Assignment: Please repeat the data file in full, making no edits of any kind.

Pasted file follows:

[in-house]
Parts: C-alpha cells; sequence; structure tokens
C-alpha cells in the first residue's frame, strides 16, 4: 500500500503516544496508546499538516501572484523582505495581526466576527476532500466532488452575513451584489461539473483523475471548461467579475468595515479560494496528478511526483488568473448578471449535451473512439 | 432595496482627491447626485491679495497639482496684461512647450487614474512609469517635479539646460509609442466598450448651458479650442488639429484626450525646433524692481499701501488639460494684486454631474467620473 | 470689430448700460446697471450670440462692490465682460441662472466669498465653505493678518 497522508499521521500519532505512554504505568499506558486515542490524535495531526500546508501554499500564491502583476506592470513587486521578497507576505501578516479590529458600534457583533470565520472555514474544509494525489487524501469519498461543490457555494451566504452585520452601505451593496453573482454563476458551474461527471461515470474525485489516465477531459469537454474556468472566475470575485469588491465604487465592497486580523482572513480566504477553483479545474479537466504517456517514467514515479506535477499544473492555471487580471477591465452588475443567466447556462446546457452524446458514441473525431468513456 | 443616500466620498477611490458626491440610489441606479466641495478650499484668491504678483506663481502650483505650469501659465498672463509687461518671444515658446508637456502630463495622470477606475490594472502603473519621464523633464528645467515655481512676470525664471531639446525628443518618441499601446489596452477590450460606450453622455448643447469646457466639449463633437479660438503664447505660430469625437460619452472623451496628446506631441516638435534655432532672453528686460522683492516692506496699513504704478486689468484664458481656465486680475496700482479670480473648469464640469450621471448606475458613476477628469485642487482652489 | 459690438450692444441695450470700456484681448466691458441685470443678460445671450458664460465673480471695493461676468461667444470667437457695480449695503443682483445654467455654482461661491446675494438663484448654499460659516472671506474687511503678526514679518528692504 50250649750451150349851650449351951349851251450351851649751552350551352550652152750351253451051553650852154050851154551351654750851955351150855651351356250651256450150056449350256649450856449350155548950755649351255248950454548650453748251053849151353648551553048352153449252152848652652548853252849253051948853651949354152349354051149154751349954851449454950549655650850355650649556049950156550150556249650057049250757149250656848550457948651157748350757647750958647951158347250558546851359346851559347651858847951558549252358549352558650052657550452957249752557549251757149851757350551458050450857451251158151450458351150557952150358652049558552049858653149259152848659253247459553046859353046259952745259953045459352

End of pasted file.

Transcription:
[in-house]
Parts: C-alpha cells; sequence; structure tokens
C-alpha cells in the first residue's frame, strides 16, 4: 500500500503516544496508546499538516501572484523582505495581526466576527476532500466532488452575513451584489461539473483523475471548461467579475468595515479560494496528478511526483488568473448578471449535451473512439 | 432595496482627491447626485491679495497639482496684461512647450487614474512609469517635479539646460509609442466598450448651458479650442488639429484626450525646433524692481499701501488639460494684486454631474467620473 | 470689430448700460446697471450670440462692490465682460441662472466669498465653505493678518 497522508499521521500519532505512554504505568499506558486515542490524535495531526500546508501554499500564491502583476506592470513587486521578497507576505501578516479590529458600534457583533470565520472555514474544509494525489487524501469519498461543490457555494451566504452585520452601505451593496453573482454563476458551474461527471461515470474525485489516465477531459469537454474556468472566475470575485469588491465604487465592497486580523482572513480566504477553483479545474479537466504517456517514467514515479506535477499544473492555471487580471477591465452588475443567466447556462446546457452524446458514441473525431468513456 | 443616500466620498477611490458626491440610489441606479466641495478650499484668491504678483506663481502650483505650469501659465498672463509687461518671444515658446508637456502630463495622470477606475490594472502603473519621464523633464528645467515655481512676470525664471531639446525628443518618441499601446489596452477590450460606450453622455448643447469646457466639449463633437479660438503664447505660430469625437460619452472623451496628446506631441516638435534655432532672453528686460522683492516692506496699513504704478486689468484664458481656465486680475496700482479670480473648469464640469450621471448606475458613476477628469485642487482652489 | 459690438450692444441695450470700456484681448466691458441685470443678460445671450458664460465673480471695493461676468461667444470667437457695480449695503443682483445654467455654482461661491446675494438663484448654499460659516472671506474687511503678526514679518528692504 50250649750451150349851650449351951349851251450351851649751552350551352550652152750351253451051553650852154050851154551351654750851955351150855651351356250651256450150056449350256649450856449350155548950755649351255248950454548650453748251053849151353648551553048352153449252152848652652548853252849253051948853651949354152349354051149154751349954851449454950549655650850355650649556049950156550150556249650057049250757149250656848550457948651157748350757647750958647951158347250558546851359346851559347651858847951558549252358549352558650052657550452957249752557549251757149851757350551458050450857451251158151450458351150557952150358652049558552049858653149259152848659253247459553046859353046259952745259953045459352